Leaf has been a mainstay in the Top 30 list these last few years, even landing the top spot in 2019; so it should be no surprise once again to see so many here. I’m a Leaf apologist, and I knew the moment I saw this card online that a) it would be mine and b) it wouldn’t cost TOO much because it’s Leaf. I actually ended up with five or six different cards from this set because it’s a cool idea with a great design.
1997 Leaf Statistical Standouts #3 #/1000
Yet another Leaf. There’s only a handful of ‘90’s inserts on this year’s list (which is normally filled with them) as that seems to be where the demand has been going – and rightfully so. Gone are the days of landing dozens of new-to-me ‘90’s inserts, particularly those with 1:hundreds insertion ratios. This particular card was the last of the iconic Statistical Standouts inserts I needed. Is it finally time to start those Insert Design Timelines I've been talking about for years?
2021 Topps Gallery Gallery of Heroes #GOH-12
Man, oh, man, am I ever happy to have a new Gallery of Heroes Griffey in 2021. This set dropped on December 20th, so it’s as new as Griffeys get. Now that I think about it, this is the most recently-released Griffey ever to make a Top 30 list in any given year. It’s also an absolutely indispensable get of Griffeydom.
There is an unspoken truth among Griffey collectors that there are simply not enough Griffey GOH cards in the world. We got an unbroken run from 1997-2000 (plus a jumbo of the ’98 card), a glaring Griffey omission from the 2013 Archives GOH throwback insert, and at long last this beauty. Not trying to discount the new guy, of course. This design has it all – texturing, bright colors, die-cutting. It fits right in to the GOH design timeline and, in its own way, even stands out as the return to form it is. Just a well-executed insert from every angle. Nice work and everything, Topps, but the fact remains, the world needs more of them.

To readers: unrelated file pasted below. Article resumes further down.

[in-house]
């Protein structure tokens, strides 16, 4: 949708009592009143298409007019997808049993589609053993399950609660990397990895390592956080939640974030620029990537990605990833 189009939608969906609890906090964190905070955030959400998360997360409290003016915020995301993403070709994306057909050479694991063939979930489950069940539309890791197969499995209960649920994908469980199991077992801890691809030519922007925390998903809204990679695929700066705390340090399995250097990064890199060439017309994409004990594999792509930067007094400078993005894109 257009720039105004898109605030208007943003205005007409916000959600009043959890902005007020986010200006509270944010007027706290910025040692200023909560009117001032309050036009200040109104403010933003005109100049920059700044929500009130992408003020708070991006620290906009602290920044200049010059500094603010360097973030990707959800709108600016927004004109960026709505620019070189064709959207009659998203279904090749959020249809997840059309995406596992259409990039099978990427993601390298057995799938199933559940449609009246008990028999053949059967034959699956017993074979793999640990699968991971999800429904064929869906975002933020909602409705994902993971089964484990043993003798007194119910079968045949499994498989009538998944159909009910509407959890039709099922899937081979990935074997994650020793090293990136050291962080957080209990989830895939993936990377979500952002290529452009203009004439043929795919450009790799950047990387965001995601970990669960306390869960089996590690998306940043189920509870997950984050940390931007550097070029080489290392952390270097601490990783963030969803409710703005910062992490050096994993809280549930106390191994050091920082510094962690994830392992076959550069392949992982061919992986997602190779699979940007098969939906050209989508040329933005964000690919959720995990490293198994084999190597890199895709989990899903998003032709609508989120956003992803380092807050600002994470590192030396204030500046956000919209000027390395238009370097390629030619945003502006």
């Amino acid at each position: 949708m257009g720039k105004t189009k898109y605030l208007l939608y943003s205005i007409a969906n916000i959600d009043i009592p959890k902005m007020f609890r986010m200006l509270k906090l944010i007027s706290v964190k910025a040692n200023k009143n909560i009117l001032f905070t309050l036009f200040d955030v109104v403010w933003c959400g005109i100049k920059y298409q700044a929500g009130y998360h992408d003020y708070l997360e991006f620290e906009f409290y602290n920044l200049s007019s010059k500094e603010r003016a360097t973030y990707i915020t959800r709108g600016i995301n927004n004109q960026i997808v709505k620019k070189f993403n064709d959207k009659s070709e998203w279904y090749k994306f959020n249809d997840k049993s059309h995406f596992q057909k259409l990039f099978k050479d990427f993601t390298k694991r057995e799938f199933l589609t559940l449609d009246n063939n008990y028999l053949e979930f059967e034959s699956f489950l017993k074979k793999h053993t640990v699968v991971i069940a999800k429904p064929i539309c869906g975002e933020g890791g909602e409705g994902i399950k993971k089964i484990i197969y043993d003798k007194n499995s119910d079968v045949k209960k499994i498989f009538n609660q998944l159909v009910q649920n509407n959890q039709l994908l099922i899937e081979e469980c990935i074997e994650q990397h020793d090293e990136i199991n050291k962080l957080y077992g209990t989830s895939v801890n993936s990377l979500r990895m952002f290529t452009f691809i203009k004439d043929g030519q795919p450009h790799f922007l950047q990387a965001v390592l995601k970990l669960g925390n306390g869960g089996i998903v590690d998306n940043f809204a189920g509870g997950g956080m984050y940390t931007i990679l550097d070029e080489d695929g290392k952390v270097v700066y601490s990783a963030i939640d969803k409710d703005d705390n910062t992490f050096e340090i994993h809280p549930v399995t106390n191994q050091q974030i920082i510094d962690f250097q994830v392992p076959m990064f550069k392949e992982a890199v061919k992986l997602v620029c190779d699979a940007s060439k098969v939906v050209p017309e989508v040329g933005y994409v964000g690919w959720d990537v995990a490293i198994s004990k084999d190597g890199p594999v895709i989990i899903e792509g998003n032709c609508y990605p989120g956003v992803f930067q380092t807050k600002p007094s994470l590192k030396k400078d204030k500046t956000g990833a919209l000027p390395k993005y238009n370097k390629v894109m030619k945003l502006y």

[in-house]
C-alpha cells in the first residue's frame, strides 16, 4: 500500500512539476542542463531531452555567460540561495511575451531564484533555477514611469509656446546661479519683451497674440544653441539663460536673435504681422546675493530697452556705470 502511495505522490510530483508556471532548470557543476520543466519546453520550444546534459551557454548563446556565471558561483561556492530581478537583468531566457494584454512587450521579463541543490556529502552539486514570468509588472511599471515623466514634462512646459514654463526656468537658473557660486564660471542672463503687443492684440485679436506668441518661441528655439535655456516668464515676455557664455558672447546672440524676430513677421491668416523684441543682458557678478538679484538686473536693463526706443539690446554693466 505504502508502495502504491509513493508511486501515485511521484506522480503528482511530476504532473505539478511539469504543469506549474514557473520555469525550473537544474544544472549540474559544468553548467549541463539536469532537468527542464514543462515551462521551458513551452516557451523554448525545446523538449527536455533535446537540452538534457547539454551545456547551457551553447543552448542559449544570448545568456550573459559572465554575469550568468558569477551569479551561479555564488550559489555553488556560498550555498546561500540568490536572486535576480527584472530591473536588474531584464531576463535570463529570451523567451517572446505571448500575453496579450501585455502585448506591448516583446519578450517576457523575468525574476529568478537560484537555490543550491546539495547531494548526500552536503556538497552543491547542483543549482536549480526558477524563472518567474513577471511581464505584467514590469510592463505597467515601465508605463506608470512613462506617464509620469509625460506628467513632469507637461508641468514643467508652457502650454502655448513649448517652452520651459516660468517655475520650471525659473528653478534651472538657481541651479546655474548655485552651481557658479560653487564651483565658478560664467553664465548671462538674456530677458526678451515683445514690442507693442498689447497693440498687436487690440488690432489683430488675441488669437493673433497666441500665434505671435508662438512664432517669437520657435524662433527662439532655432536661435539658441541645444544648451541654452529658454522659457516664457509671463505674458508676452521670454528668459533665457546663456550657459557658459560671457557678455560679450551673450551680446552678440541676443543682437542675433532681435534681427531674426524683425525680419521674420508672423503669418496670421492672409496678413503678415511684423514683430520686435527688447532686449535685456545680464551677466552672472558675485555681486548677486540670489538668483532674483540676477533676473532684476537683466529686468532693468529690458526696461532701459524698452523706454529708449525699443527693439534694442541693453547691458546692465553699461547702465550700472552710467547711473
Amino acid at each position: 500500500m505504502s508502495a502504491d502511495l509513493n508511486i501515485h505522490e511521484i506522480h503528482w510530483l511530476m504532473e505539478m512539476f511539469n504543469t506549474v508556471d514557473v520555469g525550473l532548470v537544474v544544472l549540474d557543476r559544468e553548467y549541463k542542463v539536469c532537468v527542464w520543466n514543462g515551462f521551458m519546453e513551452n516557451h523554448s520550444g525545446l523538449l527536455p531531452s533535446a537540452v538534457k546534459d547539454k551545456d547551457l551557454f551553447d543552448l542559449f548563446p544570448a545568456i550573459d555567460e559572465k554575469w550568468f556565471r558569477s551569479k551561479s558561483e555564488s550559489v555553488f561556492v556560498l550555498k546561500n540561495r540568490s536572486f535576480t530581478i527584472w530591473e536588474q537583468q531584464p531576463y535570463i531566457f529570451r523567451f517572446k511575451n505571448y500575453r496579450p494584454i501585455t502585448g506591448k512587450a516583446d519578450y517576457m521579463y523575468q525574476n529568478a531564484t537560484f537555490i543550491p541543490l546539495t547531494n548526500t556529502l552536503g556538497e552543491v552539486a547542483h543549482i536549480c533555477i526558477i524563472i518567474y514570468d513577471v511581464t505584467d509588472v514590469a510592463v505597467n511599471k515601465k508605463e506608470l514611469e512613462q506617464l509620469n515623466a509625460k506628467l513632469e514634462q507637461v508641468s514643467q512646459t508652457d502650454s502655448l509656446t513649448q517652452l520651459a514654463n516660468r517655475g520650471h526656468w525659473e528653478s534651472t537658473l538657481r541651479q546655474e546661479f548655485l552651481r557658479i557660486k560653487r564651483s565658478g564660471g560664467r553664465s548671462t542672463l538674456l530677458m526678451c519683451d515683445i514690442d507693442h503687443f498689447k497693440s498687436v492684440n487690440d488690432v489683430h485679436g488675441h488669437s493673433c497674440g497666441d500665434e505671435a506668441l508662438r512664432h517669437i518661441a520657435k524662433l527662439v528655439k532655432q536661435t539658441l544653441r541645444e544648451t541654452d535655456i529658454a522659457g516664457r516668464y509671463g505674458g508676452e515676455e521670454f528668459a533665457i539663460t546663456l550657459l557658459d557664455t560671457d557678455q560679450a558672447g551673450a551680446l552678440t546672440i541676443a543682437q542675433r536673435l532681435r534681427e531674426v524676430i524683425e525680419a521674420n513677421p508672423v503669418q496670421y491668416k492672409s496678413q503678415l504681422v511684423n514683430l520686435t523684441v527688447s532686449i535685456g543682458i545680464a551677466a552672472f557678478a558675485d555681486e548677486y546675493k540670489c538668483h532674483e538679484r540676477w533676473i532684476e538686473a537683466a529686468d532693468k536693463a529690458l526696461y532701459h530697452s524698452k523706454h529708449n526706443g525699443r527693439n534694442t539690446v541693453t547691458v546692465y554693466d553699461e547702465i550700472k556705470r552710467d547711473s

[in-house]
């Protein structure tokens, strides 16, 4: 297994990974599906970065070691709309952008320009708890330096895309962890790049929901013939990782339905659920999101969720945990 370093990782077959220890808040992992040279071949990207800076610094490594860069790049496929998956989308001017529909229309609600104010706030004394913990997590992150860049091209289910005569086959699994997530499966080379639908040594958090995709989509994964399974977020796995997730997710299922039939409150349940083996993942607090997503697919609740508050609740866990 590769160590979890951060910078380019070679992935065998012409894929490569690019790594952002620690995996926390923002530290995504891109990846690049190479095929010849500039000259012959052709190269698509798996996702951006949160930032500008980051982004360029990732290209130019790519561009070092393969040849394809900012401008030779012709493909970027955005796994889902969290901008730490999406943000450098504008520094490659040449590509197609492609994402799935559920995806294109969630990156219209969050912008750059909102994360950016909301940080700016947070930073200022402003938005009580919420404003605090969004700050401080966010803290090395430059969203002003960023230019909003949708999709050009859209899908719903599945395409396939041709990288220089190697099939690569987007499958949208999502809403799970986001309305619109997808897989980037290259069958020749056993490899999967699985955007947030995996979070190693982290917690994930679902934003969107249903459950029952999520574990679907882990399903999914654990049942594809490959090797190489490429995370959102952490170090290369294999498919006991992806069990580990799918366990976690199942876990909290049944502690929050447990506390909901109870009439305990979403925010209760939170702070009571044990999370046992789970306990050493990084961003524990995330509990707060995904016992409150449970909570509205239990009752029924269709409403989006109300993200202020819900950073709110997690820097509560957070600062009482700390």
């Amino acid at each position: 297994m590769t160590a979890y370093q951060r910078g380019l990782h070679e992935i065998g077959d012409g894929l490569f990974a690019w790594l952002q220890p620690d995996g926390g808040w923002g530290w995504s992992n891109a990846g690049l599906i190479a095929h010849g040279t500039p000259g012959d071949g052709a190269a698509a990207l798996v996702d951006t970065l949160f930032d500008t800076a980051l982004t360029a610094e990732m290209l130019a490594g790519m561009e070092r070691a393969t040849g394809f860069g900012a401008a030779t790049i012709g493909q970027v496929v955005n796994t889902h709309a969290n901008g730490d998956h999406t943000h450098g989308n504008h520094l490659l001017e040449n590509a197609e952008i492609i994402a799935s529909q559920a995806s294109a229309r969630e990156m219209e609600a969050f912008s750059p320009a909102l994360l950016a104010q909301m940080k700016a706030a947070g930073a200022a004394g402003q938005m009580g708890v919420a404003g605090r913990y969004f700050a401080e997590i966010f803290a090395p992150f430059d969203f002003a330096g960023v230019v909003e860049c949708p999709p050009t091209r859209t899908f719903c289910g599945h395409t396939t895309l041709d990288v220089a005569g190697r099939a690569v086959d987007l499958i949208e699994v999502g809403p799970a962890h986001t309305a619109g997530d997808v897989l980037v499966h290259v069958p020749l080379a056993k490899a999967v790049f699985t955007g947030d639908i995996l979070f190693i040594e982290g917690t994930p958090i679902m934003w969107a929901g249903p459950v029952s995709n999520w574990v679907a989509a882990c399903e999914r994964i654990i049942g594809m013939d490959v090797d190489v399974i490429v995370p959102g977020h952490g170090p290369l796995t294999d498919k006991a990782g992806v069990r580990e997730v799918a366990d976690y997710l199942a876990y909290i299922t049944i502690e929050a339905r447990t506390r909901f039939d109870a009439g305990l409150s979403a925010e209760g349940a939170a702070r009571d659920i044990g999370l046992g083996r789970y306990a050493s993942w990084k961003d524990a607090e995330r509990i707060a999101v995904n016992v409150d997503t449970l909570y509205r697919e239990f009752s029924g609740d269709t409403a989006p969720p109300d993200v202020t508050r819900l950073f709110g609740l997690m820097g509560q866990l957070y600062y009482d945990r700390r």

Please allow me to reiterate that the awesomeness of stained glass Griffeys cannot be overstated. They are, quite possibly, the greatest thing ever to happen in all of human history – better than a child’s laughter, better than the indomitable human spirit, better than late-90’s Yasmine Bleeth – and Gallery of Heroes is the standard-setter. Sure, stained glass Griffey cards started their comeback in mini form in recent Ginter sets, but it’ll always be a Gallery insert to me. That said, how it didn’t make an appearance in 2020 Topps Gallery is beyond me.
I am calling for drastic measures. The time has come for a new brand: “2022 Topps Ken Griffey, Jr. Gallery of Heroes” – nothing but Griffey GOH cards. It doesn’t have to be crazy – maybe a 100-card base set, all stained glass, of course, using throwback designs and also-ran concepts from previous years, complete with colored parallels, refractors, autographs – the works. Serial-number all the base cards to 50 with a limited stated run of, oh, 1200 five-card mini-boxes? That should leave room for fun stuff like inserts, printing plates, a handful of real glass 1-of-1’s. Stuff like that. Online-exclusive distribution limited to one per verified Topps account. Everybody gets one. Am I being unreasonable?
Now these are apparently a case-hit, but I don’t know how many boxes are in a case. What I do know is they were seeded at 1:337 packs or 1:16.85 boxes. With its 25-card checklist, that puts the guaranteed Griffey pull at 1:421.25 boxes at a cost of $29,487.50 retail before sales tax. Several of the #/250 inserts in 2021 Gallery are seeded at the exact same ratio, 1:337; so I’m guessing 250 is likely in the ballpark in terms of production figures per card. Don’t quote me on that. Actually, forget I said anything.